Lesson #1: Texarkana Arkansas School District Project-Based Student Expo

In the past few months, I’ve had the pleasure of spending significant time in schools with educators, students, families, and community and business partners who are transforming learning for their students. Drawing on their community and business partnerships, as well as the needs, strengths, and interests of their students, families, and community, these schools and districts are changing the game in Arkansas! Keep reading to learn how these schools are putting students at the center and walk away with some inspirational, practical, and locally-tested ideas for your school. I’ll be releasing one district or school per month over this spring and into the summer!

On March 14th, students, teachers, parents, family, and community and business partners from the area packed the historic Texarkana Regional Arts Center for the district’s annual Project-Based Learning Expo. Meaningful and student-led learning where students find “greatness” is a key driver of the district’s commitment to project-based learning and the Expo is a way to celebrate demonstrations of this type of learning. Upon entering the historic art center, I was greeted and escorted by two friendly student faces and welcomed by volunteer teachers and parents. A buzz of excitement was in the air, and in some places the rooms were so packed with kids and their families that I was unable to see beyond a few feet in front of me! Every floor and corner of the center was full of student work, students describing their work, and student supporters.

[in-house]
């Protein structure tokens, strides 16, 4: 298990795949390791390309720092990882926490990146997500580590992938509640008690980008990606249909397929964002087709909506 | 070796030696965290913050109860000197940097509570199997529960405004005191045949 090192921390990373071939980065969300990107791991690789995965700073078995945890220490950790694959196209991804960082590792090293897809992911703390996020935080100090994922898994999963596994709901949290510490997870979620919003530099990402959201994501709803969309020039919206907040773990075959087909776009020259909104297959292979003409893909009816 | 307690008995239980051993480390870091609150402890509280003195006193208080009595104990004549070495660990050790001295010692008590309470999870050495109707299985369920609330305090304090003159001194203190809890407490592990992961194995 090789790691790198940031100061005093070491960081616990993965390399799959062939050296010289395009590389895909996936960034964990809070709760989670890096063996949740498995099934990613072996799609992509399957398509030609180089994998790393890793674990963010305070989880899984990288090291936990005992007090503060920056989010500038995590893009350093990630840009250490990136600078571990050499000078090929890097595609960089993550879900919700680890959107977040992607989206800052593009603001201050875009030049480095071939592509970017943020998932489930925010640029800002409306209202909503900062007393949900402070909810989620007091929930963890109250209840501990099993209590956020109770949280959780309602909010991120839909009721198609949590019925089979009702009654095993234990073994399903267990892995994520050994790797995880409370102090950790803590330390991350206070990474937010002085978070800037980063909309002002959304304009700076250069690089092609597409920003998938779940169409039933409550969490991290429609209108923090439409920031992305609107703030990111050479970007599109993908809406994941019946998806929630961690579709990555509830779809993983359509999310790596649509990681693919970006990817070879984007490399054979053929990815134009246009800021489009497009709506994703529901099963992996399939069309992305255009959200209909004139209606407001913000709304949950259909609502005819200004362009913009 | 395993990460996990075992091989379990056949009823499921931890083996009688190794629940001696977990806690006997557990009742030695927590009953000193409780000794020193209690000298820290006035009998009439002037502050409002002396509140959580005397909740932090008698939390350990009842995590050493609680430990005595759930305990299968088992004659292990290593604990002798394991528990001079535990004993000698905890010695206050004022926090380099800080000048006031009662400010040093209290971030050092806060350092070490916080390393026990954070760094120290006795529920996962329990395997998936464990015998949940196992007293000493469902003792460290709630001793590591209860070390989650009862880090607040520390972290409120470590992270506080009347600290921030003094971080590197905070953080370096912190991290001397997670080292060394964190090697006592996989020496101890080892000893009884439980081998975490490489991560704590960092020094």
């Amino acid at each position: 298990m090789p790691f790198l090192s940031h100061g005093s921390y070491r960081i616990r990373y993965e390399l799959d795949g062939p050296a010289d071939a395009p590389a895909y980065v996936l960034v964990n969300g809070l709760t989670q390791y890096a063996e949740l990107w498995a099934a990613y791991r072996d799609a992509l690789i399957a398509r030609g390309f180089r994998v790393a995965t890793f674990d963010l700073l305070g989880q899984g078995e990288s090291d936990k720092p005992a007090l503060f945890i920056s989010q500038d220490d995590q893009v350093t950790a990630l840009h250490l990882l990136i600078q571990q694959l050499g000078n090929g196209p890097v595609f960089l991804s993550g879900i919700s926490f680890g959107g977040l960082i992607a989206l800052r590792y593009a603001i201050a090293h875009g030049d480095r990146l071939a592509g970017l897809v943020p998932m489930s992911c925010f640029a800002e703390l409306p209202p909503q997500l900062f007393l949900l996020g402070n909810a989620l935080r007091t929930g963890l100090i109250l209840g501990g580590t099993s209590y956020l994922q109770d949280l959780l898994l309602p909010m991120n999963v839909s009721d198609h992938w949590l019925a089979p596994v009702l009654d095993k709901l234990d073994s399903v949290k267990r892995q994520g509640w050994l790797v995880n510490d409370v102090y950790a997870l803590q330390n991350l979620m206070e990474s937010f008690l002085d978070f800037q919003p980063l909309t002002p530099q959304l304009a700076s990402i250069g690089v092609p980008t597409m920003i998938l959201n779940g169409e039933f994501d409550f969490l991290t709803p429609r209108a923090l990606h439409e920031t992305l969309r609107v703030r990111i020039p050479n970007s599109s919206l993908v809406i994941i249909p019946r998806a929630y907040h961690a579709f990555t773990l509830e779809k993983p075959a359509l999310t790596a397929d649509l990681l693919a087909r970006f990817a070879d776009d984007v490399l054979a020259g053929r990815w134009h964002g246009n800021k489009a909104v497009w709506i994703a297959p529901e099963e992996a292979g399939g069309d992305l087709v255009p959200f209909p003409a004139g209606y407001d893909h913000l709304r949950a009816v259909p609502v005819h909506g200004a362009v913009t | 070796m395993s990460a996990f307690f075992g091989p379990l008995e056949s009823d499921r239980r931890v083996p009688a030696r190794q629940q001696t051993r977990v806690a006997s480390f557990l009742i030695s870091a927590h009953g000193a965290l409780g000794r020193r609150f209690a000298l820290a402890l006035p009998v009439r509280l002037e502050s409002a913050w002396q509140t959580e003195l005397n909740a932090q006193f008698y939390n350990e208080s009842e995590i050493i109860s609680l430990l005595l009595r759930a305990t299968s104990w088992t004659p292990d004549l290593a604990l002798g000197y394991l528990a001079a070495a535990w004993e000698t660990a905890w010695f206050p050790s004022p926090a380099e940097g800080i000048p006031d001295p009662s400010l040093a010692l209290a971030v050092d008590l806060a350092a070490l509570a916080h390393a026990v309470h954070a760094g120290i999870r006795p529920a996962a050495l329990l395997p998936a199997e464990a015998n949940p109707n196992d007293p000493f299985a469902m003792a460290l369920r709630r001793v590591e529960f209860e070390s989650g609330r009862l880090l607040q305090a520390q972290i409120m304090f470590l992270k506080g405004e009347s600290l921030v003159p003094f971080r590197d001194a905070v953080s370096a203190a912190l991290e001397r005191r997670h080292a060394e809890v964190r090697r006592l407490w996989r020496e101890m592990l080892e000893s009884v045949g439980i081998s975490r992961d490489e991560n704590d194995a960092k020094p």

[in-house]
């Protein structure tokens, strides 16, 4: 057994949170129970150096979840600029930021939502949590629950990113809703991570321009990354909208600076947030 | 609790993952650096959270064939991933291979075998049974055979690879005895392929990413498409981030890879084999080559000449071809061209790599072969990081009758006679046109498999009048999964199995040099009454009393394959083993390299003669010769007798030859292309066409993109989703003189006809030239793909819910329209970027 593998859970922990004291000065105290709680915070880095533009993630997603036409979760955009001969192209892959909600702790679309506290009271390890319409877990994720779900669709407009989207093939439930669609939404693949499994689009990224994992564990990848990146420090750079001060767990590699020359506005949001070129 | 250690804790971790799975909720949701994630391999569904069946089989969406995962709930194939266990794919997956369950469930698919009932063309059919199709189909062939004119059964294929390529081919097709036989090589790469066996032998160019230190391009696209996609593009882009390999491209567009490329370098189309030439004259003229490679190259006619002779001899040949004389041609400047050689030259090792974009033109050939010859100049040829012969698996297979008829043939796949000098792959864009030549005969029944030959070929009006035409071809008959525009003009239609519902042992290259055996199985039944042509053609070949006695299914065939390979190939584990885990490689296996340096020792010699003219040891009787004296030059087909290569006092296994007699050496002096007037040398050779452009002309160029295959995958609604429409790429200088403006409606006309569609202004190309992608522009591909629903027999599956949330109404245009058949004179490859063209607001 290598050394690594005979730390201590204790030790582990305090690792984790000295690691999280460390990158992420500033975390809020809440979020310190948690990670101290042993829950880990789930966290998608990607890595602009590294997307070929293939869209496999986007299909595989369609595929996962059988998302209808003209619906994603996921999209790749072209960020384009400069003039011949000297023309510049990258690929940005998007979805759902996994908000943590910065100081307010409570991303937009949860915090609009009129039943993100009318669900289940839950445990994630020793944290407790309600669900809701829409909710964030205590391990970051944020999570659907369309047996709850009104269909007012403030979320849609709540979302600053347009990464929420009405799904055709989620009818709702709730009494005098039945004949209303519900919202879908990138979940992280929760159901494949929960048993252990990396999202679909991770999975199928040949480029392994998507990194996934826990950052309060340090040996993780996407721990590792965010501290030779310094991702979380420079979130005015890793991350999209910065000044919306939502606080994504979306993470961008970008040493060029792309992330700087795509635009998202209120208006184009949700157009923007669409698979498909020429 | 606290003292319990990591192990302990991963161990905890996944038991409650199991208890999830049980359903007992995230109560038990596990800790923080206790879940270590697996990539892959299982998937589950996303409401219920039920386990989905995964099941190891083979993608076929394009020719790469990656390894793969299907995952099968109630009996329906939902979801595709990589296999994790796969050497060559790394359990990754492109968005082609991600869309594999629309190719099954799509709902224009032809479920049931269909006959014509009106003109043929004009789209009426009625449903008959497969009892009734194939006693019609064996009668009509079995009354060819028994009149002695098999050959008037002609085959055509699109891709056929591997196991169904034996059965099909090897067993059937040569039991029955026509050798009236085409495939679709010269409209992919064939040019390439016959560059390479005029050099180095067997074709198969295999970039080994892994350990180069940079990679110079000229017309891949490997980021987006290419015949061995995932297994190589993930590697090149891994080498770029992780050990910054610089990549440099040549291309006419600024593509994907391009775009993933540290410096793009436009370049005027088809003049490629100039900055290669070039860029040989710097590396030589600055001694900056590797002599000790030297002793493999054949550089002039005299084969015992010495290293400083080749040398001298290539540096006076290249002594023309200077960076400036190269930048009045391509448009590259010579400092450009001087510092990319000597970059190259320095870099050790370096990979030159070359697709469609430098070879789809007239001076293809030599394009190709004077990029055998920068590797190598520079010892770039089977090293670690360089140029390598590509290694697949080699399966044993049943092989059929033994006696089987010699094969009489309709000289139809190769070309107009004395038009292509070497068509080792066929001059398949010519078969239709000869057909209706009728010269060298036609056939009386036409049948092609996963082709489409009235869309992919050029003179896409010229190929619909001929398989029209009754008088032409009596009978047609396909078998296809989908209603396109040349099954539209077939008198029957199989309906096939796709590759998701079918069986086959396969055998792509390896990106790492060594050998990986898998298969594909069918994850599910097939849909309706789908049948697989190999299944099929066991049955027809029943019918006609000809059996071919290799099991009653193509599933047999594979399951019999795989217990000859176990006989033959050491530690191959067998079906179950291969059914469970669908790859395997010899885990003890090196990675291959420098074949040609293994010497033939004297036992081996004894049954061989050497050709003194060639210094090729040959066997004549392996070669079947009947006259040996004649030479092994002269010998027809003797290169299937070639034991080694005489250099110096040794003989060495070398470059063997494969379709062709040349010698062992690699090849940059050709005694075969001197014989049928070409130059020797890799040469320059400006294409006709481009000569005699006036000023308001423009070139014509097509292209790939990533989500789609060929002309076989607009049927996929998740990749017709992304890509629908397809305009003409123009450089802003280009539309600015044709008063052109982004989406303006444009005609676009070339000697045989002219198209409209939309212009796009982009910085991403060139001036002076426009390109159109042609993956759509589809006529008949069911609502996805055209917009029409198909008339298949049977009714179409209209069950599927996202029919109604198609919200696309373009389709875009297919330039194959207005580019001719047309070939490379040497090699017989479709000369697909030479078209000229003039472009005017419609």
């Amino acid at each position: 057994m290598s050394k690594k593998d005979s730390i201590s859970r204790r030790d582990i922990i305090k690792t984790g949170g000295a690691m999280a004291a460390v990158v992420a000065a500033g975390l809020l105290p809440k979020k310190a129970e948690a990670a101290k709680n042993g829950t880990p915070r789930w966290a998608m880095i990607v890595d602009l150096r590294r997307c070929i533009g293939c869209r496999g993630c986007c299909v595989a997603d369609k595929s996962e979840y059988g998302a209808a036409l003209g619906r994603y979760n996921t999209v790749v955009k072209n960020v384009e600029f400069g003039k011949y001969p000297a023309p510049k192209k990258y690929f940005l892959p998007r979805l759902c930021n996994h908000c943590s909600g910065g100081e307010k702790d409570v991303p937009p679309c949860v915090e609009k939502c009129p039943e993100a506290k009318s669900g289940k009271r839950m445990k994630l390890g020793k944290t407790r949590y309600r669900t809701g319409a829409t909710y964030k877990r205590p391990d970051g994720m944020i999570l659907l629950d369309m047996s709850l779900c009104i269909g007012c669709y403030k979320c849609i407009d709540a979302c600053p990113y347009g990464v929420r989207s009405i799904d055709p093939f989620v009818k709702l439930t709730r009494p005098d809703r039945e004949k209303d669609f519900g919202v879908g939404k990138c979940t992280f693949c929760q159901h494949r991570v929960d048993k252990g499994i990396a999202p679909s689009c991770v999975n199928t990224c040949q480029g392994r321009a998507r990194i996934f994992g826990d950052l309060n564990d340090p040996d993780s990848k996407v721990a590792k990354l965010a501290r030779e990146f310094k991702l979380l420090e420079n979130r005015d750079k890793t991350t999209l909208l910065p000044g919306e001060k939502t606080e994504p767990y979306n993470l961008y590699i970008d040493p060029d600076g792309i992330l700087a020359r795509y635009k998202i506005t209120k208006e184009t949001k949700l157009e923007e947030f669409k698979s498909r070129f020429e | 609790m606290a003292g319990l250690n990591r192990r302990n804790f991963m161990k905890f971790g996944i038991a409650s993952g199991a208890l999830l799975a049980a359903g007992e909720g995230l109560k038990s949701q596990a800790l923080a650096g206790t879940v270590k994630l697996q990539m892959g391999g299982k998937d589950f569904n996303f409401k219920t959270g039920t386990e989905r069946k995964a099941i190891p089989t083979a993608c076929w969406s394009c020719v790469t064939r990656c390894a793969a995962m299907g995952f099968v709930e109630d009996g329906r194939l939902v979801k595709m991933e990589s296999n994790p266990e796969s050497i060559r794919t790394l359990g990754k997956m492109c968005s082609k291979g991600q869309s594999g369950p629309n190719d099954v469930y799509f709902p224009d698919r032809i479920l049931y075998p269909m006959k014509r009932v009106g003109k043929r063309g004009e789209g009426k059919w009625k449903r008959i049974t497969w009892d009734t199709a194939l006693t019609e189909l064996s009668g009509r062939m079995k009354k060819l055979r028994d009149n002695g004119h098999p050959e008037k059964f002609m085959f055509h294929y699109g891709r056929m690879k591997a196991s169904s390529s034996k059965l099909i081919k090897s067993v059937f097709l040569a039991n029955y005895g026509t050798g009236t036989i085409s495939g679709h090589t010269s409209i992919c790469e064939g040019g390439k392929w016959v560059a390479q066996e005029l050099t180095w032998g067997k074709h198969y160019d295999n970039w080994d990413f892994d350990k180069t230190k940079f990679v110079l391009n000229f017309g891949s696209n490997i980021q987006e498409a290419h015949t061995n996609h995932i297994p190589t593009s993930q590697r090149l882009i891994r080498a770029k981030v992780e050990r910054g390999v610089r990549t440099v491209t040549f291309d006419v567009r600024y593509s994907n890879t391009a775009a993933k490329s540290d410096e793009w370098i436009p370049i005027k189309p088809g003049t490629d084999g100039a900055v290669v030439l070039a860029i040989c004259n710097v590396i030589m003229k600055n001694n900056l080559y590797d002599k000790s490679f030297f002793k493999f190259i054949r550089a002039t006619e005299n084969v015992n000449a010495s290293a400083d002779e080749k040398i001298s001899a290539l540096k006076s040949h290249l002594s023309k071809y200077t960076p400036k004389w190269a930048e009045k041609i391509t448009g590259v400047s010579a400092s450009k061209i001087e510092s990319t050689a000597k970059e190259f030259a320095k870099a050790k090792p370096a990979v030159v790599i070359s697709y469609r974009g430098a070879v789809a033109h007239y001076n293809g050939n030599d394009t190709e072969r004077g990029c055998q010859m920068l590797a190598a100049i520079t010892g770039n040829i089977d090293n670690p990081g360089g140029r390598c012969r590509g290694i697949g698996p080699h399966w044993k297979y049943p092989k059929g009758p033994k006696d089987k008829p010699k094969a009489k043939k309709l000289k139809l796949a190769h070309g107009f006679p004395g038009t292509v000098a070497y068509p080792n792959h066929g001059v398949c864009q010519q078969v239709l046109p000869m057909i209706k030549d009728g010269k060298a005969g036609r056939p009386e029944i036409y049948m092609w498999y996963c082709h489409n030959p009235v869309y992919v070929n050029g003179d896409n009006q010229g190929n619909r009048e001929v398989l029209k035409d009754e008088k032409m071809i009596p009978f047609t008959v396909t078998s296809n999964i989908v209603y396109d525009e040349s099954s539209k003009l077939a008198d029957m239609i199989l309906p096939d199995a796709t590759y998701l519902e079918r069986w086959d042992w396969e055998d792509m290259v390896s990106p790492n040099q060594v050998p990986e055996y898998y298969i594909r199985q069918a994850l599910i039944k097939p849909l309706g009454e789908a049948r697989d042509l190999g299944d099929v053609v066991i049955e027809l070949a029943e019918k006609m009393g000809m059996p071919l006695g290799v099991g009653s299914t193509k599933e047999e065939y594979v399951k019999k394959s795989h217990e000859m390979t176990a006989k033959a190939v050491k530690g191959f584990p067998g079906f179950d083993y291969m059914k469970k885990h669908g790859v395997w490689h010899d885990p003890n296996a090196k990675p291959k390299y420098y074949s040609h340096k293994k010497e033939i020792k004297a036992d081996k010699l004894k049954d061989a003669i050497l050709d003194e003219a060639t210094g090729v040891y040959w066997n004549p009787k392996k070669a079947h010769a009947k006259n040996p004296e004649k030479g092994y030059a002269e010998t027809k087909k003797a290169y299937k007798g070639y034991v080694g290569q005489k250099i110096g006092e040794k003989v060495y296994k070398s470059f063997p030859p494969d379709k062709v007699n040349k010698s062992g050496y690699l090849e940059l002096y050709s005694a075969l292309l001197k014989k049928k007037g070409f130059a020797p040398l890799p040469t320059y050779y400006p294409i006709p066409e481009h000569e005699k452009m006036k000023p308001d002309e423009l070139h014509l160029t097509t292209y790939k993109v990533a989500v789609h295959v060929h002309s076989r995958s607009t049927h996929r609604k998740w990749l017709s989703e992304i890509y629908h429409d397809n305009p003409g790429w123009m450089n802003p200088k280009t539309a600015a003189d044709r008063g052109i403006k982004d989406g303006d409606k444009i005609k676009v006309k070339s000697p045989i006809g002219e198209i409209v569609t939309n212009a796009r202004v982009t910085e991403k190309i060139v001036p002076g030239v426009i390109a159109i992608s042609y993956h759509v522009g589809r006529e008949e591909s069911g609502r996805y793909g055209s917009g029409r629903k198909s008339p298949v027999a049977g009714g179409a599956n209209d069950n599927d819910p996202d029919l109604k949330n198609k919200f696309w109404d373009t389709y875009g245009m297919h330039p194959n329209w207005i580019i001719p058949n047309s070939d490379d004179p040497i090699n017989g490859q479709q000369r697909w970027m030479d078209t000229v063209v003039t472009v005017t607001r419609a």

Projects on exhibit ranged widely in their methods and themes. Projects included historical reenactments with a modern twist, plays about current events and issues, project boards displaying students’ original writing and art, inquiry-based projects students completed in teams to apply concepts and address school and community needs. It was evident that throughout the project-based learning that resulted in the exhibits, students were challenged to think about themselves as learners, designers, collaborators, and community members.

Several students described to me the challenges they faced, and what they learned from their project. While some focused on discrete academic concepts, many spoke of themselves as learners–describing how they learned teamwork, problem-solving, working with adults and real people in the community doing real jobs. They learned that doing work you are proud of often challenges you in new ways and the trick is to keep trying. Their reflections reminded me of the following adage, “process over product.”

As I think about the district educators, partners, and parents I spoke with that night, their lessons mirrored those of the students! Whether it was a district-level director, community or business supporter, a classroom teacher, or parent, I heard stories about collaboration, staying with the process, and asking for and receiving support. A real emphasis of the following emerged among these comments: embracing the messiness of learning, the importance of collaboration, and most of all, a commitment to lifting the greatness of every kid and supporting them as they grow and develop as learners.  Throughout the event, I noticed parents, teachers, and family members standing by, beaming with big smiles, adding to their learner’s story, and asking hard questions!